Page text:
What Prisoners Would Iran Want To Swap?
May 24, 2010
Iran's Intelligence Minister Heydar Moslehi has suggested that it's time for Washington to propose a prisoner swap if it wants to secure the release of three U.S. citizens who were arrested in July 2009 after straying across the Iraq-Iran boder.
Moslehi said in comments to reporters on May 23 that he has no doubts that the three -- Shane Bauer and Josh Fattal, both 27 years old, and 31-year-old Sarah Shroud -- are spies.
"Their status as spies is explicit and certain," Moslehi said, suggesting that a "gesture" on the part of Washington is in order.
The intelligence minister's comments came after the mothers of the three, who claim that they mistakenly strayed across the border, traveled to Tehran last week to try to convince the Iranian authorities to release them on humanitarian grounds.
Alluding to the mothers' visit, Moslehi said: "Our expectation is that the Americans, with their claim on human rights issues, should initiate an action so that we can decide on whether or not there would be [a swap]."
No Plans For A Swap
U.S. Secretary of State Hillary Clinton has called on Iran to release the three hikers, whom U.S. officials have described as innocent tourists, and the State Department has stated that Washington is not contemplating any prisoner swap with Iran.
But the suggestion by the Iranian intelligence minister has led to speculation about just whom Iran might have in mind. Previous statements place the focus on a list of 11 Iranian citizens whom Tehran claims are in U.S. custody.
Among them is Shahram Amiri, a nuclear researcher from Iran's Malek Ashtar University, who went missing in the summer of 2009 while on pilgrimage in Saudi Arabia. Amiri reportedly had possible ties to Iran's nuclear program. His whereabouts remain unclear. The Iranian Foreign Ministry has accused the United States of kidnapping the researcher, a claim rejected by U.S. officials.
The list also includes Alireza Asgari, a former deputy defense minister who disappeared in Turkey in 2007. Asgari's relatives in Iran have accused the West of abducting him. But there have also been suggestions that Asgari defected to the West and that he has no intention of returning to Iran.
Several names on the list include Iranian citizens accused of illegal arms dealings, some of them arrested in Europe, Canada, and the United States.
U.S. State Department spokesman P.J. Crowley discounted the possibility of a swap in comments made last week but added that "if Iran has questions about any of its citizens and whether we have any information as to their whereabouts, we would be more than happy to receive that diplomatic note and respond to it."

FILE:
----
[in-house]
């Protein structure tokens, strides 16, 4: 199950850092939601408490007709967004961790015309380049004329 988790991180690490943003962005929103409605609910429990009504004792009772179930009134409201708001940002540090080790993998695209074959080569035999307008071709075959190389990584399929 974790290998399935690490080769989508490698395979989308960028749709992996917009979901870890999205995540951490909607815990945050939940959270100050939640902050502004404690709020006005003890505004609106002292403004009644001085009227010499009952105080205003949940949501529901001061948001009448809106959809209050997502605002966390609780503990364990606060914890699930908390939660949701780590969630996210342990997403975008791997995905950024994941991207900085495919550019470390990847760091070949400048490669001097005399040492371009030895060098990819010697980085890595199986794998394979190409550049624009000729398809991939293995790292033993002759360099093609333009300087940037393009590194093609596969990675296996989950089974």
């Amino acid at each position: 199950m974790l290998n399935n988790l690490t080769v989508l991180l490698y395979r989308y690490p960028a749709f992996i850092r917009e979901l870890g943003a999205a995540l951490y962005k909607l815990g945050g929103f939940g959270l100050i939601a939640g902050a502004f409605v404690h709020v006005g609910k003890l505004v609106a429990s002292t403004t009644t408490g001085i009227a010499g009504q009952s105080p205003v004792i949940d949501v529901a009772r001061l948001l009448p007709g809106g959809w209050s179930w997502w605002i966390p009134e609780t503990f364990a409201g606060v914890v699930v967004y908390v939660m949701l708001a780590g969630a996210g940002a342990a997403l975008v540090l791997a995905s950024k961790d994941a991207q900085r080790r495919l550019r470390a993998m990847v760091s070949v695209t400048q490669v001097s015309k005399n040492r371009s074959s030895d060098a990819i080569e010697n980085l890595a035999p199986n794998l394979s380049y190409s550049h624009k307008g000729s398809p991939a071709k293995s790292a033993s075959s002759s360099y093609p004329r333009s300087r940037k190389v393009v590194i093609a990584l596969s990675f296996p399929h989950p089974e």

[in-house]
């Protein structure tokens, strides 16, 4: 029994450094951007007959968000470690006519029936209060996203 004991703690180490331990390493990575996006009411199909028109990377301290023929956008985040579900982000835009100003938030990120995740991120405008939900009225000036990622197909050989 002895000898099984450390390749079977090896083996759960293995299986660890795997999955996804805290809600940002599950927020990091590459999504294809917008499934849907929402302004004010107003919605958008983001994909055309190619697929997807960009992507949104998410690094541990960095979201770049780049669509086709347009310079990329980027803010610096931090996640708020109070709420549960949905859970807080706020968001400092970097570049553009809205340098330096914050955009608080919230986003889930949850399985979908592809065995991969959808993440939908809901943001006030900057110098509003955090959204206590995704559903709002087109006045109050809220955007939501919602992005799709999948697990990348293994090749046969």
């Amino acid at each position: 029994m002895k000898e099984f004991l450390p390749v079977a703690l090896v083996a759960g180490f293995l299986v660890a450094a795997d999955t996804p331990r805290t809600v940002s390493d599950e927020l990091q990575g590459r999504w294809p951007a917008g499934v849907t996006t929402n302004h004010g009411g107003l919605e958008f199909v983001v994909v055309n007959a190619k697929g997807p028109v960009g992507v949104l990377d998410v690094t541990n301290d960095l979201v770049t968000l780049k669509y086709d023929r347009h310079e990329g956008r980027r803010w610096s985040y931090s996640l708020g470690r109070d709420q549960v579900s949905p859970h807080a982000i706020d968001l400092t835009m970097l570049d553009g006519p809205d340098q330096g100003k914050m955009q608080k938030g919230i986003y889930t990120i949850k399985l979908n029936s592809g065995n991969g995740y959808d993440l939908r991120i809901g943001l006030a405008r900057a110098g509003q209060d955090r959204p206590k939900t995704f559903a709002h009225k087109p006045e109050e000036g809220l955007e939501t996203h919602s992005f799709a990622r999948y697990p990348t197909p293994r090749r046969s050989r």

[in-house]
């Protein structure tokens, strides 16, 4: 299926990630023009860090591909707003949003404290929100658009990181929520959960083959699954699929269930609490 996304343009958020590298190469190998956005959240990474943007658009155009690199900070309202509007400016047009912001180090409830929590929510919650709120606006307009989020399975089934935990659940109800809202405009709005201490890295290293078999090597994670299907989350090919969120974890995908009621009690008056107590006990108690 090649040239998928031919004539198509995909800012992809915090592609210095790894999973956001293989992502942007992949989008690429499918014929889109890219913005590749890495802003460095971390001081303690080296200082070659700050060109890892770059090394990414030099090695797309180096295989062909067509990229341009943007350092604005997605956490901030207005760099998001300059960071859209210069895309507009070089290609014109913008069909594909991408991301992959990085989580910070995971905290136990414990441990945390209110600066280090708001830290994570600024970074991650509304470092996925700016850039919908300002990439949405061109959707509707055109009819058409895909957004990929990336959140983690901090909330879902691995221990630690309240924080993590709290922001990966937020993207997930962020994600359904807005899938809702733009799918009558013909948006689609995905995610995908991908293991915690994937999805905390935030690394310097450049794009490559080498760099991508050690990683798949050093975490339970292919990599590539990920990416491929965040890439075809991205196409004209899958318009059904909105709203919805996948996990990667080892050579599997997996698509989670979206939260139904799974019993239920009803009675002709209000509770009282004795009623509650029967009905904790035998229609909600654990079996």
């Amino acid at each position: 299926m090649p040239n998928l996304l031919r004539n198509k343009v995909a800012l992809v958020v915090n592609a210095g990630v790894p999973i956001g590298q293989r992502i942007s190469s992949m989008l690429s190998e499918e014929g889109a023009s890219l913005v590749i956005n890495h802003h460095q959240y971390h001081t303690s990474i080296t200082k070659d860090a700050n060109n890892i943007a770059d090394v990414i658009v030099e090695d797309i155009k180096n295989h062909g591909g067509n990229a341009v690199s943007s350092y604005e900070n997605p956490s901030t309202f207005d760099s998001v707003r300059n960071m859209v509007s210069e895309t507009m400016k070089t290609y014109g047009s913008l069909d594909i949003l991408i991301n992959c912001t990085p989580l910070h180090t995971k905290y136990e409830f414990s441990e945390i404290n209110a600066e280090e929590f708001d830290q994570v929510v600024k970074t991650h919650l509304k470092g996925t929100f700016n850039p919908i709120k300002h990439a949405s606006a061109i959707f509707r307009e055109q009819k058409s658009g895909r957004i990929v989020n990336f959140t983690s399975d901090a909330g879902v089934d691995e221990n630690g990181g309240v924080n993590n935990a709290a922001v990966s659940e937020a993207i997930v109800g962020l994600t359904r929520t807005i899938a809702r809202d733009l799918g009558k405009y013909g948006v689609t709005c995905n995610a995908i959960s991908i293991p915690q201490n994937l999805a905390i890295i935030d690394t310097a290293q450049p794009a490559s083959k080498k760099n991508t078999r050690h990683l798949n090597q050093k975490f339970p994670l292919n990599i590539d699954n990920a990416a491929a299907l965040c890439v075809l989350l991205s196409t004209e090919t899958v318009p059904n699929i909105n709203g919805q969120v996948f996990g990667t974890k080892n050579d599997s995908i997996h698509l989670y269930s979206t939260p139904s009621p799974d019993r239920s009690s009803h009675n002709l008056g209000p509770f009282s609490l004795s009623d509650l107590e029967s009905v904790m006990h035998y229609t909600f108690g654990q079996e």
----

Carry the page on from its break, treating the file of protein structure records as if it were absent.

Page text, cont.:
Iran and the United States have not had diplomatic ties since 1980, with the Swiss government representing Washington's interests.
In September 2009, in an interview with the U.S. television network NBC from the presidential compound in Iran, President Mahmud Ahmadinejad linked the issue of the U.S. hikers to that of Iranians "in U.S. prisons right now with no good reason."
'More Than We Can Bear'
The interview was conducted as the mothers of the American hikers were calling on Ahmadinejad to bring their children with him during his trip later that month to New York for the opening of the UN General Assembly.
"I'm not happy that they have been arrested," Ahmadinejad said during the interview. "But these individuals had violated our borders." He went on to compare the situation to the detention by U.S. forces of five Iranians in Irbil, Iraq, in 2007. The five were released in the summer of 2009.
The defense lawyer for the three detained Americans, Massoud Shafii, told RFE/RL's Radio Farda today that the mothers had been hoping to return home with their children. Upon their return to the United States, Sarah Shroud's mother, Nora, said that "the pain of having to leave Tehran without our children is almost more than we can bear."
Shafii, however, does not rule out that Iranian officials might still set the prisoners free.
"Speaking as their lawyer, I would say we need to wait until the case investigation is completed," he said. "And the investigation -- as I understand -- has nearly been completed and the case will be sent to the court. However, speaking as an ordinary person, I can say that all options are possible in this regard."
Shafii said Sarah Shroud suffers from an illness that requires regular medical checkups and that her prolonged stay in prison might endanger her health.
written by Farangis Najibullah, based on Radio Farda material and agency reports
Copyright (c) 2010. RFE/RL, Inc. Reprinted with the permission of Radio Free Europe/Radio Liberty, 1201 Connecticut Ave., N.W. Washington DC 20036.
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